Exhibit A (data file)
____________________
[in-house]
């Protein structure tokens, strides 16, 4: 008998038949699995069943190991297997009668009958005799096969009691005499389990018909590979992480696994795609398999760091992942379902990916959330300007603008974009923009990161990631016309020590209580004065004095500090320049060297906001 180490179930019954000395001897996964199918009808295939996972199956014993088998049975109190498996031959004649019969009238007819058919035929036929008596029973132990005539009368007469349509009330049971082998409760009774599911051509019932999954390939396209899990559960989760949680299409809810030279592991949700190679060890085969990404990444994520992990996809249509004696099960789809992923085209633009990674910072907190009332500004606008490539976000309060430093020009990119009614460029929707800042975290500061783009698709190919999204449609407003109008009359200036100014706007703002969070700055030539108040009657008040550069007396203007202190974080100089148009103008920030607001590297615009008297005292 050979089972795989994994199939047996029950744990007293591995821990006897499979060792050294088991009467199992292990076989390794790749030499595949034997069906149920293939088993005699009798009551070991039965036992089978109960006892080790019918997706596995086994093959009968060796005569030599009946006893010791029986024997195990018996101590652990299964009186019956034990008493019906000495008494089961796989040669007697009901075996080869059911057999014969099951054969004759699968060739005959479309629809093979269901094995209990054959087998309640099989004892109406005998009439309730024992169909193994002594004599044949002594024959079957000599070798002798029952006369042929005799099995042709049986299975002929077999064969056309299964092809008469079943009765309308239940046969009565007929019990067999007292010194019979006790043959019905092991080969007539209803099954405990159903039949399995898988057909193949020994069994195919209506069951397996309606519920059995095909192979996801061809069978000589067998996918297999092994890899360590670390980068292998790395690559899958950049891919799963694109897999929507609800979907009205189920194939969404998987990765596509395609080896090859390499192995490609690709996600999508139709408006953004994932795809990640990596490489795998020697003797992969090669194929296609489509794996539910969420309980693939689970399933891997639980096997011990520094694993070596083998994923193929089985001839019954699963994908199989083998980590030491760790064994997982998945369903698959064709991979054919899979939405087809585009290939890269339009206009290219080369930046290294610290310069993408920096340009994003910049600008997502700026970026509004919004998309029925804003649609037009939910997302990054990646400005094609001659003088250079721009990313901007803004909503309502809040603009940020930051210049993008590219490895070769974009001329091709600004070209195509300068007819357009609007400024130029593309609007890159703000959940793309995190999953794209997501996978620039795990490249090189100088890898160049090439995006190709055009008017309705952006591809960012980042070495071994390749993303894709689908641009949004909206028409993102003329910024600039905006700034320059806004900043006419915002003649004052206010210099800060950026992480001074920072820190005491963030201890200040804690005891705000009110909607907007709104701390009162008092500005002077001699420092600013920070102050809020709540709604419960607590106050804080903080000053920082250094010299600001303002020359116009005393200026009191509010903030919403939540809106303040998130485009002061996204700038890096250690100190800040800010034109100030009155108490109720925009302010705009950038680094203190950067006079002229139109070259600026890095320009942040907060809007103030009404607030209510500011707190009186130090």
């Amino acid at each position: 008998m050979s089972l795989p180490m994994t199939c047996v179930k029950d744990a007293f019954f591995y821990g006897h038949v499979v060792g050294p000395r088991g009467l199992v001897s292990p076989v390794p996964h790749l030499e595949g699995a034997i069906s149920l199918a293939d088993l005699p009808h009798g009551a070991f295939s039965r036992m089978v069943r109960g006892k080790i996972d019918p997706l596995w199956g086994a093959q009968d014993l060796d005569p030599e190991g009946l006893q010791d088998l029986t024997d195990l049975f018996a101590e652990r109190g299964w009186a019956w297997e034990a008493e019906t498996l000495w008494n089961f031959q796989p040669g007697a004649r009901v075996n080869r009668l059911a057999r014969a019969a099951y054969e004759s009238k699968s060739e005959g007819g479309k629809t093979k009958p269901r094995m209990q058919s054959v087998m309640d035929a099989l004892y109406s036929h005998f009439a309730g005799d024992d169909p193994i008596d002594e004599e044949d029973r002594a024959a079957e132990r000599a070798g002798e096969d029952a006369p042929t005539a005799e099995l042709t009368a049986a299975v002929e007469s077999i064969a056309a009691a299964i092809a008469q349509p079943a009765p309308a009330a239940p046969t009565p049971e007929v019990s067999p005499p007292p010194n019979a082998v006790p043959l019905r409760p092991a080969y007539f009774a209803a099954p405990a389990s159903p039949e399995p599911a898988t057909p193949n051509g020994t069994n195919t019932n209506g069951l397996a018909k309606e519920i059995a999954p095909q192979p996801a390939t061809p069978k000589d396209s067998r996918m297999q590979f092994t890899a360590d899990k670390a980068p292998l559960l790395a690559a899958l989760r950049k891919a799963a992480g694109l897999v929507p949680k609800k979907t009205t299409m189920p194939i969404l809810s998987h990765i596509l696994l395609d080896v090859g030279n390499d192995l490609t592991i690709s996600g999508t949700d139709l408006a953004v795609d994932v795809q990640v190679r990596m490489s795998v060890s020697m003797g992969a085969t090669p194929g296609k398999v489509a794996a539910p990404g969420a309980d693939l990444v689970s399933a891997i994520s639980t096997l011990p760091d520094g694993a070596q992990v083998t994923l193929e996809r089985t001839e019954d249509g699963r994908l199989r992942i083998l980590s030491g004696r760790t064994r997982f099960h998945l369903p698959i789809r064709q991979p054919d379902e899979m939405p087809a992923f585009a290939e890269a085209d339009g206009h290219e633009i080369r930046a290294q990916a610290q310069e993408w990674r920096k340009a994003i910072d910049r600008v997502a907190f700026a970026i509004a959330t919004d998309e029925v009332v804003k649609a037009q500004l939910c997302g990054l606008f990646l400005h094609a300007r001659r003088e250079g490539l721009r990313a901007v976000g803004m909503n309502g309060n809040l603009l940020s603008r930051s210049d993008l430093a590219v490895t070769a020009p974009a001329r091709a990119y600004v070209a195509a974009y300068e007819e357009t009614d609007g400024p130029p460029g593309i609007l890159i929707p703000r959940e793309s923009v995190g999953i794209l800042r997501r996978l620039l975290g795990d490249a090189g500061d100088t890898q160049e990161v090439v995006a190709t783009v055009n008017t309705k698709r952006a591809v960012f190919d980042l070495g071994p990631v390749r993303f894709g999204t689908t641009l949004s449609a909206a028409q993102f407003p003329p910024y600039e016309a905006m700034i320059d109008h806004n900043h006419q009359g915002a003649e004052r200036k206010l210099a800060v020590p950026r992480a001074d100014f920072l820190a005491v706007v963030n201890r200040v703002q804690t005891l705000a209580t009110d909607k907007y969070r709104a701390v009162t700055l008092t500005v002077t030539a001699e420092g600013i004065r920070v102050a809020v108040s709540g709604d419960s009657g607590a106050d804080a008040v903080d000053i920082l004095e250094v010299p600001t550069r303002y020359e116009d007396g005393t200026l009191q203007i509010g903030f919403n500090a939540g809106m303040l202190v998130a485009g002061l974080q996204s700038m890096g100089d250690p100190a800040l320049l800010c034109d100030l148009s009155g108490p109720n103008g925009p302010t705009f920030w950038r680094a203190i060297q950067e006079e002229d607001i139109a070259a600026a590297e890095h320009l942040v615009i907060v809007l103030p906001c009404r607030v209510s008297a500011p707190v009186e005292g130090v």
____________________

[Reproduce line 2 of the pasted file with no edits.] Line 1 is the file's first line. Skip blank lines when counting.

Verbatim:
């Protein structure tokens, strides 16, 4: 008998038949699995069943190991297997009668009958005799096969009691005499389990018909590979992480696994795609398999760091992942379902990916959330300007603008974009923009990161990631016309020590209580004065004095500090320049060297906001 180490179930019954000395001897996964199918009808295939996972199956014993088998049975109190498996031959004649019969009238007819058919035929036929008596029973132990005539009368007469349509009330049971082998409760009774599911051509019932999954390939396209899990559960989760949680299409809810030279592991949700190679060890085969990404990444994520992990996809249509004696099960789809992923085209633009990674910072907190009332500004606008490539976000309060430093020009990119009614460029929707800042975290500061783009698709190919999204449609407003109008009359200036100014706007703002969070700055030539108040009657008040550069007396203007202190974080100089148009103008920030607001590297615009008297005292 050979089972795989994994199939047996029950744990007293591995821990006897499979060792050294088991009467199992292990076989390794790749030499595949034997069906149920293939088993005699009798009551070991039965036992089978109960006892080790019918997706596995086994093959009968060796005569030599009946006893010791029986024997195990018996101590652990299964009186019956034990008493019906000495008494089961796989040669007697009901075996080869059911057999014969099951054969004759699968060739005959479309629809093979269901094995209990054959087998309640099989004892109406005998009439309730024992169909193994002594004599044949002594024959079957000599070798002798029952006369042929005799099995042709049986299975002929077999064969056309299964092809008469079943009765309308239940046969009565007929019990067999007292010194019979006790043959019905092991080969007539209803099954405990159903039949399995898988057909193949020994069994195919209506069951397996309606519920059995095909192979996801061809069978000589067998996918297999092994890899360590670390980068292998790395690559899958950049891919799963694109897999929507609800979907009205189920194939969404998987990765596509395609080896090859390499192995490609690709996600999508139709408006953004994932795809990640990596490489795998020697003797992969090669194929296609489509794996539910969420309980693939689970399933891997639980096997011990520094694993070596083998994923193929089985001839019954699963994908199989083998980590030491760790064994997982998945369903698959064709991979054919899979939405087809585009290939890269339009206009290219080369930046290294610290310069993408920096340009994003910049600008997502700026970026509004919004998309029925804003649609037009939910997302990054990646400005094609001659003088250079721009990313901007803004909503309502809040603009940020930051210049993008590219490895070769974009001329091709600004070209195509300068007819357009609007400024130029593309609007890159703000959940793309995190999953794209997501996978620039795990490249090189100088890898160049090439995006190709055009008017309705952006591809960012980042070495071994390749993303894709689908641009949004909206028409993102003329910024600039905006700034320059806004900043006419915002003649004052206010210099800060950026992480001074920072820190005491963030201890200040804690005891705000009110909607907007709104701390009162008092500005002077001699420092600013920070102050809020709540709604419960607590106050804080903080000053920082250094010299600001303002020359116009005393200026009191509010903030919403939540809106303040998130485009002061996204700038890096250690100190800040800010034109100030009155108490109720925009302010705009950038680094203190950067006079002229139109070259600026890095320009942040907060809007103030009404607030209510500011707190009186130090």